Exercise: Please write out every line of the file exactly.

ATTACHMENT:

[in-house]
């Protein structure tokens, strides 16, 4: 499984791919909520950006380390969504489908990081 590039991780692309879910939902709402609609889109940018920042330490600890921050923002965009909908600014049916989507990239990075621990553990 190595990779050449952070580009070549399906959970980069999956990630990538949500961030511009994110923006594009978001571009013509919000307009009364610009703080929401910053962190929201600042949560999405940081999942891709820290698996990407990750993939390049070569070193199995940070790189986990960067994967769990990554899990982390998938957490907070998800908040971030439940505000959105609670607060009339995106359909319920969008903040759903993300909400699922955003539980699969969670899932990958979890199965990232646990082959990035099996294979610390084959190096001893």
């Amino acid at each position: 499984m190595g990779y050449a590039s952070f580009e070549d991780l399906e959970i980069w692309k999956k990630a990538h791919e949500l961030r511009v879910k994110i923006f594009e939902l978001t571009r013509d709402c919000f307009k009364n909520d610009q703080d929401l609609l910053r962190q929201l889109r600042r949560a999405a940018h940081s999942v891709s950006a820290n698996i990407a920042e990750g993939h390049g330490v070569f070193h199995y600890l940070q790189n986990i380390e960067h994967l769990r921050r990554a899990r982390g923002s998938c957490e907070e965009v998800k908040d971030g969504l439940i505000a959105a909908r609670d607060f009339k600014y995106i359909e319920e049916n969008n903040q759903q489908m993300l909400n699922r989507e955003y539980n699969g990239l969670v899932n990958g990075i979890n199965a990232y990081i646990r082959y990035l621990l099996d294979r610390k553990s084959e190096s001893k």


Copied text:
[in-house]
């Protein structure tokens, strides 16, 4: 499984791919909520950006380390969504489908990081 590039991780692309879910939902709402609609889109940018920042330490600890921050923002965009909908600014049916989507990239990075621990553990 190595990779050449952070580009070549399906959970980069999956990630990538949500961030511009994110923006594009978001571009013509919000307009009364610009703080929401910053962190929201600042949560999405940081999942891709820290698996990407990750993939390049070569070193199995940070790189986990960067994967769990990554899990982390998938957490907070998800908040971030439940505000959105609670607060009339995106359909319920969008903040759903993300909400699922955003539980699969969670899932990958979890199965990232646990082959990035099996294979610390084959190096001893």
């Amino acid at each position: 499984m190595g990779y050449a590039s952070f580009e070549d991780l399906e959970i980069w692309k999956k990630a990538h791919e949500l961030r511009v879910k994110i923006f594009e939902l978001t571009r013509d709402c919000f307009k009364n909520d610009q703080d929401l609609l910053r962190q929201l889109r600042r949560a999405a940018h940081s999942v891709s950006a820290n698996i990407a920042e990750g993939h390049g330490v070569f070193h199995y600890l940070q790189n986990i380390e960067h994967l769990r921050r990554a899990r982390g923002s998938c957490e907070e965009v998800k908040d971030g969504l439940i505000a959105a909908r609670d607060f009339k600014y995106i359909e319920e049916n969008n903040q759903q489908m993300l909400n699922r989507e955003y539980n699969g990239l969670v899932n990958g990075i979890n199965a990232y990081i646990r082959y990035l621990l099996d294979r610390k553990s084959e190096s001893k």